15 tips on how to find a good tango class

Among the numerous regular classes or periodic workshops offered all along the year, you will certainly find what you're looking for. Here are some guidelines to help you along your way :

1- Set your objectives

What are you looking for ?
  • to be able to dance with a partner at a ball,
  •  to know some rudimentary steps so as to be able to flirt without coming off as a total ignoramus,
  • to know all about the culture of tango (music, dance, litterature),
  • to practice a group physical activity where you don't have to think to hard,
  • to perform on stage as a professional dancer,
  • to become part of a select few who share their passion among the best of the best
  •  or merely to enjoy yourself while meeting others in a relaxed atmosphere ?
  • These are all laudable goals. There are tango teachers and dance schools to fit each and every need. Since not all teachers have the same teaching style, it is wise to be warned what type of class you want so as not to be desappointed.

    2- Don't choose a class based only on its location or cost

    The price of a class is neither an indication of quality nor mediocity. One can find a very good class at a very moderate price, very bad classes at high prices, vise versa, and every thing in between !). The price of a group class varies from 100% free to 22€ per class and upwards. Special arrangements are often available for students. Don't opt for a class just because it is a "bargain price", either.
    Likewise, do not automatically go the class "just around the corner", instead, look for a class which  your objective. Your commuting time will undoubtedly be more than compensated for by avoiding the frustration which ensues from a classs where you don't fell at ease.
    Don't get caught up in the "from Buenos Aires" argument. First of all, you should know that the Argentine Tango comes from Rio de la Plata, and secondly, that the Uruguayens claim egual paternity to the Argentinians in spawning argentine tango (the most famous tango song, "the Cumparsita" was even written by an Uruguyen !)
    Teachers exist who are equally as good as "the Argentinians" (or equally as bad, as the case may be !). Don't be impressed by pseudo-diplomas. Diplomas sanctionning the quality of an argentine tango teacher exist neither in France nor Argentina. Overinflated credentials usually mask a serious lack of knowledge of the Argentine tango. Go instead to balls or practice dances where you will have the opportunity to meet professors who really know how to "walk the walk"  (and dance the dance !)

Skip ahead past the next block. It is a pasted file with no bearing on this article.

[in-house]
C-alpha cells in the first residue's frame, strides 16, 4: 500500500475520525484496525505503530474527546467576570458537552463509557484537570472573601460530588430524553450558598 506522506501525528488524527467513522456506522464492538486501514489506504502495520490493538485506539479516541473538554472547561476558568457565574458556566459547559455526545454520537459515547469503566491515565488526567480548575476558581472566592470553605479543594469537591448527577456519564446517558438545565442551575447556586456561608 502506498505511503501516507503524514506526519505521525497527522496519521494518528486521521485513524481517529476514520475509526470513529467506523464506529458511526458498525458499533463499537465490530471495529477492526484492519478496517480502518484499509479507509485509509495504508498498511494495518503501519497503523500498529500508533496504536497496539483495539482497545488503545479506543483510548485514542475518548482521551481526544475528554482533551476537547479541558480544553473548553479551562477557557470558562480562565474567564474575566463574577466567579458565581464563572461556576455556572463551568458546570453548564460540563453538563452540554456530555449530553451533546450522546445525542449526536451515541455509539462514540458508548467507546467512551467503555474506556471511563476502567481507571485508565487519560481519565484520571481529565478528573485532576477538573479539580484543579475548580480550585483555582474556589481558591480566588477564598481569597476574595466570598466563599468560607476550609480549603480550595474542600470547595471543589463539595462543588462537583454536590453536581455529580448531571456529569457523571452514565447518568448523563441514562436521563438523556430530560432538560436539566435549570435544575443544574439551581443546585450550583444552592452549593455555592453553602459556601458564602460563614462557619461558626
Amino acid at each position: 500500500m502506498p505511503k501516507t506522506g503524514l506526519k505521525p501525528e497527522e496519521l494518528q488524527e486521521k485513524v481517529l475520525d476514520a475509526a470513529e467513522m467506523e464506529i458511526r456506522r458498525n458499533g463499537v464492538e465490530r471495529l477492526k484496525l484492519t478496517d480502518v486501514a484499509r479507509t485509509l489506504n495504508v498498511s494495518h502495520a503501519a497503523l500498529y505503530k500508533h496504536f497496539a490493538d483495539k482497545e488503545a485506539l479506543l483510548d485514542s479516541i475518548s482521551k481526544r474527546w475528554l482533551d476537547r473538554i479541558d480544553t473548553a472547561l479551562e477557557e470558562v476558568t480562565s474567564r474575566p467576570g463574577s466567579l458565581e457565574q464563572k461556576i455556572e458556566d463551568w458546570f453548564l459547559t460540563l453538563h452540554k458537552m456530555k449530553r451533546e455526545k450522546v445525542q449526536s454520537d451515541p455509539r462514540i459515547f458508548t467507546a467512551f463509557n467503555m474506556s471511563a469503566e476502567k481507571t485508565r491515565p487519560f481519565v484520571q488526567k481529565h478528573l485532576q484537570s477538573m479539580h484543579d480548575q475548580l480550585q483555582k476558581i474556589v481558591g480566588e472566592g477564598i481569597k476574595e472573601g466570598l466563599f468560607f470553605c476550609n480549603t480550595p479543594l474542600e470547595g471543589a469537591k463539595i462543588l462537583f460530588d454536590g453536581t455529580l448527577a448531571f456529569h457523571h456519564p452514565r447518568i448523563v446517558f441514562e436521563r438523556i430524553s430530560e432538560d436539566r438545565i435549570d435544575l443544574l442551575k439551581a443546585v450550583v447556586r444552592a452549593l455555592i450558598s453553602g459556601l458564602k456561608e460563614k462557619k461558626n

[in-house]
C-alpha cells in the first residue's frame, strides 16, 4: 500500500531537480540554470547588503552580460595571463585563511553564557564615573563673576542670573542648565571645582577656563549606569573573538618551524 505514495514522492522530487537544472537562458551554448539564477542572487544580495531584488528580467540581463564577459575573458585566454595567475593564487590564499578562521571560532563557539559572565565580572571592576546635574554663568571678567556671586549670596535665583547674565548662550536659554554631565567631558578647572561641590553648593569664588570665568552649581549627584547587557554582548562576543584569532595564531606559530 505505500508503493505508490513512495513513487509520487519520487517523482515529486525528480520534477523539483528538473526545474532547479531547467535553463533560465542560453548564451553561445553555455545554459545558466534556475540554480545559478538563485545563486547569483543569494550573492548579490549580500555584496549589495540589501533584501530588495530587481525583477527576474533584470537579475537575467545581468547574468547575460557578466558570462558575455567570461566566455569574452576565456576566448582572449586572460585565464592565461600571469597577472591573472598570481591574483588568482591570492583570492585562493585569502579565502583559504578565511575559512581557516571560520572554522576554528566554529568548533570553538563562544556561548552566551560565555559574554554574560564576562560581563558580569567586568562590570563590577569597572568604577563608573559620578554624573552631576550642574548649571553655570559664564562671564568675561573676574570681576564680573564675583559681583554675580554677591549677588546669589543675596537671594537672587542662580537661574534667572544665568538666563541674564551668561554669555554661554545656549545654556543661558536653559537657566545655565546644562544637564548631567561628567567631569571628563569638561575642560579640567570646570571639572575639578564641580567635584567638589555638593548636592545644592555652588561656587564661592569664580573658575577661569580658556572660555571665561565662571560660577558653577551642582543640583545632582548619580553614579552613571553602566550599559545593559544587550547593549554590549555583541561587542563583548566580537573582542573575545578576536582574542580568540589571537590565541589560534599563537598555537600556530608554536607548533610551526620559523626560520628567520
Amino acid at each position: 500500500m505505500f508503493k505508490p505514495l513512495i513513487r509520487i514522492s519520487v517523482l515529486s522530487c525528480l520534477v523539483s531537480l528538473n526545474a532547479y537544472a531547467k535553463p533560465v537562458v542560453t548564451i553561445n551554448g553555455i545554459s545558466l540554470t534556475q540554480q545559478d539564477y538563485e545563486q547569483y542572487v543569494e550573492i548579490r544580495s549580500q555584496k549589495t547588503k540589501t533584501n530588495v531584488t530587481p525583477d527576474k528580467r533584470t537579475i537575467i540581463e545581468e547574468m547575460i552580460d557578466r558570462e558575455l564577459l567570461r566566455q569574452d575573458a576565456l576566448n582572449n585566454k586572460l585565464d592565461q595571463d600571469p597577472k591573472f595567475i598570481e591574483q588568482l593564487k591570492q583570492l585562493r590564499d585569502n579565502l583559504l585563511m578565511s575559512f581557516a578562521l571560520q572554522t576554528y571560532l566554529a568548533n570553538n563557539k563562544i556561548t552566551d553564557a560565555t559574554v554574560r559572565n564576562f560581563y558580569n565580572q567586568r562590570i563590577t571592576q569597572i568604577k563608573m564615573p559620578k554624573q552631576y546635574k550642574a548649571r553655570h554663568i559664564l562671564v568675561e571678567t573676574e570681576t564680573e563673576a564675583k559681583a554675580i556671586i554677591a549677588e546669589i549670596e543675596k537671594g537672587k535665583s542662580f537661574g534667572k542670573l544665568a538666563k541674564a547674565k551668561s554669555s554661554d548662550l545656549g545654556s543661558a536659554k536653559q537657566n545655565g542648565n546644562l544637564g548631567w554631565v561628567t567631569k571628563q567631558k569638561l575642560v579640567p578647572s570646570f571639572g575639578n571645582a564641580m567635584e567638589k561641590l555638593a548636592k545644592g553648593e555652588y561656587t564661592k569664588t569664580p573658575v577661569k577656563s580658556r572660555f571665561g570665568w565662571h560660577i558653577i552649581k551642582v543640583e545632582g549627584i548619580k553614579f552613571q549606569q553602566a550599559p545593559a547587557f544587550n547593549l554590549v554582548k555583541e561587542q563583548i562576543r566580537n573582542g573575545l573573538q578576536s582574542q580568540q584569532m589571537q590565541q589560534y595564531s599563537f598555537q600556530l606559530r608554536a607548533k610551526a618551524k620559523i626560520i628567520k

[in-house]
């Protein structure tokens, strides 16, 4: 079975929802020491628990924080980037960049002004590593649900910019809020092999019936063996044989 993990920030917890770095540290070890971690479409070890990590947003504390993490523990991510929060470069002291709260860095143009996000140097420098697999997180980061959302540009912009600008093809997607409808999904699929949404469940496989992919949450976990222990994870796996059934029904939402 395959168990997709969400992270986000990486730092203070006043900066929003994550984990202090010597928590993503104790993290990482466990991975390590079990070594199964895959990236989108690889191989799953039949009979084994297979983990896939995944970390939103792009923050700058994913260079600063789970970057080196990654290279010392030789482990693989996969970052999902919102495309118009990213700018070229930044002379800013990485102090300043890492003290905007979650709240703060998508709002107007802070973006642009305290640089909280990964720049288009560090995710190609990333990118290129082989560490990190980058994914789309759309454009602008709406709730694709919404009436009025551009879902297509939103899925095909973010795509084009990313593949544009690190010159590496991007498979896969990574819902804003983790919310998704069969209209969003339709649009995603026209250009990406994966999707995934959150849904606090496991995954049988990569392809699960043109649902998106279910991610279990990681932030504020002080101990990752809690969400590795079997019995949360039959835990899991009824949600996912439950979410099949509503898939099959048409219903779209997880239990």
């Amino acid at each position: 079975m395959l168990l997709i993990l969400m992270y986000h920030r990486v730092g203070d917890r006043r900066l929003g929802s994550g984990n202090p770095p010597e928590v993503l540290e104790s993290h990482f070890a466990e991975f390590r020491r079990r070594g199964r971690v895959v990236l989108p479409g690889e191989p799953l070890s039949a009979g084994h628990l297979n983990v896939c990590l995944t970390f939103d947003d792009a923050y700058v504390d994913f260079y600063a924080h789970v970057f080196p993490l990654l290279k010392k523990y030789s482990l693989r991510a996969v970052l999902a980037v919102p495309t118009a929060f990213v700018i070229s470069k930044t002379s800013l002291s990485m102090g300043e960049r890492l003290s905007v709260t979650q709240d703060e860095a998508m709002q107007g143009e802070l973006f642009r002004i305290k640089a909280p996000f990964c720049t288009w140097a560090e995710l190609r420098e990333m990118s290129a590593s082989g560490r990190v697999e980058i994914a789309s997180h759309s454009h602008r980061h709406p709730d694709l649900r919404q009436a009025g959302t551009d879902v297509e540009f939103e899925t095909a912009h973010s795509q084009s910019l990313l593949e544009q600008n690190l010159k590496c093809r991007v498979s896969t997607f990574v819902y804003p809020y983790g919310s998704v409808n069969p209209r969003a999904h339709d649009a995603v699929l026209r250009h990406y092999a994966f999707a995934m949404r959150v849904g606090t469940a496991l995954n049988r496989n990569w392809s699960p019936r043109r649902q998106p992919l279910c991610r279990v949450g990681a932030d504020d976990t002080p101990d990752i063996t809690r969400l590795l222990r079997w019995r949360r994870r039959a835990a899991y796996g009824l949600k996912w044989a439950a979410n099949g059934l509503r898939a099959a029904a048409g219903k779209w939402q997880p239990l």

3- Compare classes

    Consider teaching styles, prices, location, ambiance, how you relate to the teacher, whether the students switch partners or not, whether singles are permitted or couples only, if there is a balance between men and woman and if not, how it is handled.

    4- Choose substance over style

    Pick a class where you will really work on the basics : your posture, how to lead/follow, the rhythm, proper use of the space, all with appropriate exercices... rather than a class where you are wowed with fixed routines that you can only repeat over and over. That only gives you a fish so you can eat (dance) for a day" rather than really learning how to fish (dance) so you can eat (improvise) for a life time.

    5- Choose a teacher who rigorously respects proper class levels

    A teacher may just want to pack in the maximum number of students to make money, and so will accept anyone irrespective of previous training. Watch out for "all levels welcome" classes where the level usually drops to those present who have the least skill.
    In addition, the real meaning of "level" can differ greatly from place to place... For some, "beginner" means "those with no previous training", while for others, "beginner" signifies those with one year or less of experience. Some teachers label "advanced" as "more than one year of practice" while others wouldn't dream of accepting an advanced student who had less than 4 years minimum of practice....
    Don't be offended if a teacher denies you permission to participate in his class, or recommends that you try another class better suited to your skill level. This kind  of teacher is really looking out for your best interests by kindly refusing to let you skip important basic steps that you would later regret skipping. Since it is essential for the sake of learning that students switch partners during the class it follows that it is imperative that they also be all at the same skill level.

    6- Once you've chosen a class, stick to it, especially in the beginning

    There are myriad different teaching styles. Many of which are perfectly sound.  Viewed from the long-term, each one makes sense in its own time, but practiced simultaneously they can spell disaster for a beginning student (kind of like trying to follow different diet plans at the sametime to try to lose weight !). Therefore, it's wise to try to stay with the same class for about 6 months and re-evaluate at that time whether you're making headway with that class or not and want to continue or try another class.

    7- Don't overdo it